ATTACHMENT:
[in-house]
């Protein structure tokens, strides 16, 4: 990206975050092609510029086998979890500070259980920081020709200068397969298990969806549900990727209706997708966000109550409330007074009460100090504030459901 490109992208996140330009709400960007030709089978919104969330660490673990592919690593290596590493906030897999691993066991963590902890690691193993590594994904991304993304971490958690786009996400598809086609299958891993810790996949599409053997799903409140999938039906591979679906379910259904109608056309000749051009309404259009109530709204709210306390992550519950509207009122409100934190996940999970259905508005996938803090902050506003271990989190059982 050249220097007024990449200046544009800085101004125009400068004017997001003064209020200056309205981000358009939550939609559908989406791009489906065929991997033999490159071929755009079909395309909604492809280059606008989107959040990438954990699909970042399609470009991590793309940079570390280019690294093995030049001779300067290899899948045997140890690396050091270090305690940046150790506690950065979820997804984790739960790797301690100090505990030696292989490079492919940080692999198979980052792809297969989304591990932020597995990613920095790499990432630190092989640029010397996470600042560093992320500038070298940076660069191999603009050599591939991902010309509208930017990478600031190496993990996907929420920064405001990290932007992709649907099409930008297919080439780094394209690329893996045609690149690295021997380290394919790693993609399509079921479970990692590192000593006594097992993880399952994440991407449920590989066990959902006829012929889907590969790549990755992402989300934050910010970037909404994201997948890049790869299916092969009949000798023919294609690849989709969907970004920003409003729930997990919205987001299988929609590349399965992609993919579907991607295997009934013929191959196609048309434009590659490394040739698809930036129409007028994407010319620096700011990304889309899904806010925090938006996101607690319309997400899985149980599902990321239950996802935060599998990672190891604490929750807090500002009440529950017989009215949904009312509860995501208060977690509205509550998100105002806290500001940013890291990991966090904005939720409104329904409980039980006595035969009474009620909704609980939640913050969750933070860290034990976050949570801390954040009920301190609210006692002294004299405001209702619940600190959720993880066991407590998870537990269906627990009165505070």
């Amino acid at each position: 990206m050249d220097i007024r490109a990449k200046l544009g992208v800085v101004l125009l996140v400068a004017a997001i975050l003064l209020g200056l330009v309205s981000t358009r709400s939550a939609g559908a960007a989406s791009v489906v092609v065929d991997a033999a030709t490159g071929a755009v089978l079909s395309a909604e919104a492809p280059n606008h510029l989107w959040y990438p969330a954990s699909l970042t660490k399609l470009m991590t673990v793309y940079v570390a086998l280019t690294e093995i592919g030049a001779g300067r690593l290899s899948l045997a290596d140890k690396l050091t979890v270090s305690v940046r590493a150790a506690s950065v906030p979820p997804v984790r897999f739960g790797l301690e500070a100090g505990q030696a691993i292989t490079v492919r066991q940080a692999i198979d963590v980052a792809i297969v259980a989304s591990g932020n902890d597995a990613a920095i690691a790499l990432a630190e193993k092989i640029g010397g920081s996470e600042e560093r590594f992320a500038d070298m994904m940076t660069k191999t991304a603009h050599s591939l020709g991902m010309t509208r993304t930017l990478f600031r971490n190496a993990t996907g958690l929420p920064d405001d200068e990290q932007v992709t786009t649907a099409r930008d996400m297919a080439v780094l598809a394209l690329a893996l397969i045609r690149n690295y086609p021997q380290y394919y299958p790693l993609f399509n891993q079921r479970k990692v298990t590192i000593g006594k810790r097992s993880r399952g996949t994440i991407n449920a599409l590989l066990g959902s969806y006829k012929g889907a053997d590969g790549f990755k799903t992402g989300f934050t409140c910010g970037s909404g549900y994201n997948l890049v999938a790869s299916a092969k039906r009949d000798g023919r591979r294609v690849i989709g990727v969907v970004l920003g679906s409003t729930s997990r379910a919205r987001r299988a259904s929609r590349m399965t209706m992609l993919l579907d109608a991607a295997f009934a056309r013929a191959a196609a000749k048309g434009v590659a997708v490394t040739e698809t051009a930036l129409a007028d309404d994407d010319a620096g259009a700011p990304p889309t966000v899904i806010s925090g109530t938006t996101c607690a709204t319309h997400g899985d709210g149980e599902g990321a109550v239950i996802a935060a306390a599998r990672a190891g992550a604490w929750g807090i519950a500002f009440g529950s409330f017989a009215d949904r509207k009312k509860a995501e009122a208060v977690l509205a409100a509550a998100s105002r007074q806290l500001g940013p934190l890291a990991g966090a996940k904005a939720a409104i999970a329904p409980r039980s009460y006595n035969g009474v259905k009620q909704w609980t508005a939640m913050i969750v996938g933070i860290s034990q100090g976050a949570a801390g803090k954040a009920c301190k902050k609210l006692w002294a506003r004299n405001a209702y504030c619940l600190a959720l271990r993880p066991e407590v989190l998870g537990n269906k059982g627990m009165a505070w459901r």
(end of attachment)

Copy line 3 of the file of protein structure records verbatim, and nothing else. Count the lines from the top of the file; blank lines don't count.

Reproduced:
């Amino acid at each position: 990206m050249d220097i007024r490109a990449k200046l544009g992208v800085v101004l125009l996140v400068a004017a997001i975050l003064l209020g200056l330009v309205s981000t358009r709400s939550a939609g559908a960007a989406s791009v489906v092609v065929d991997a033999a030709t490159g071929a755009v089978l079909s395309a909604e919104a492809p280059n606008h510029l989107w959040y990438p969330a954990s699909l970042t660490k399609l470009m991590t673990v793309y940079v570390a086998l280019t690294e093995i592919g030049a001779g300067r690593l290899s899948l045997a290596d140890k690396l050091t979890v270090s305690v940046r590493a150790a506690s950065v906030p979820p997804v984790r897999f739960g790797l301690e500070a100090g505990q030696a691993i292989t490079v492919r066991q940080a692999i198979d963590v980052a792809i297969v259980a989304s591990g932020n902890d597995a990613a920095i690691a790499l990432a630190e193993k092989i640029g010397g920081s996470e600042e560093r590594f992320a500038d070298m994904m940076t660069k191999t991304a603009h050599s591939l020709g991902m010309t509208r993304t930017l990478f600031r971490n190496a993990t996907g958690l929420p920064d405001d200068e990290q932007v992709t786009t649907a099409r930008d996400m297919a080439v780094l598809a394209l690329a893996l397969i045609r690149n690295y086609p021997q380290y394919y299958p790693l993609f399509n891993q079921r479970k990692v298990t590192i000593g006594k810790r097992s993880r399952g996949t994440i991407n449920a599409l590989l066990g959902s969806y006829k012929g889907a053997d590969g790549f990755k799903t992402g989300f934050t409140c910010g970037s909404g549900y994201n997948l890049v999938a790869s299916a092969k039906r009949d000798g023919r591979r294609v690849i989709g990727v969907v970004l920003g679906s409003t729930s997990r379910a919205r987001r299988a259904s929609r590349m399965t209706m992609l993919l579907d109608a991607a295997f009934a056309r013929a191959a196609a000749k048309g434009v590659a997708v490394t040739e698809t051009a930036l129409a007028d309404d994407d010319a620096g259009a700011p990304p889309t966000v899904i806010s925090g109530t938006t996101c607690a709204t319309h997400g899985d709210g149980e599902g990321a109550v239950i996802a935060a306390a599998r990672a190891g992550a604490w929750g807090i519950a500002f009440g529950s409330f017989a009215d949904r509207k009312k509860a995501e009122a208060v977690l509205a409100a509550a998100s105002r007074q806290l500001g940013p934190l890291a990991g966090a996940k904005a939720a409104i999970a329904p409980r039980s009460y006595n035969g009474v259905k009620q909704w609980t508005a939640m913050i969750v996938g933070i860290s034990q100090g976050a949570a801390g803090k954040a009920c301190k902050k609210l006692w002294a506003r004299n405001a209702y504030c619940l600190a959720l271990r993880p066991e407590v989190l998870g537990n269906k059982g627990m009165a505070w459901r």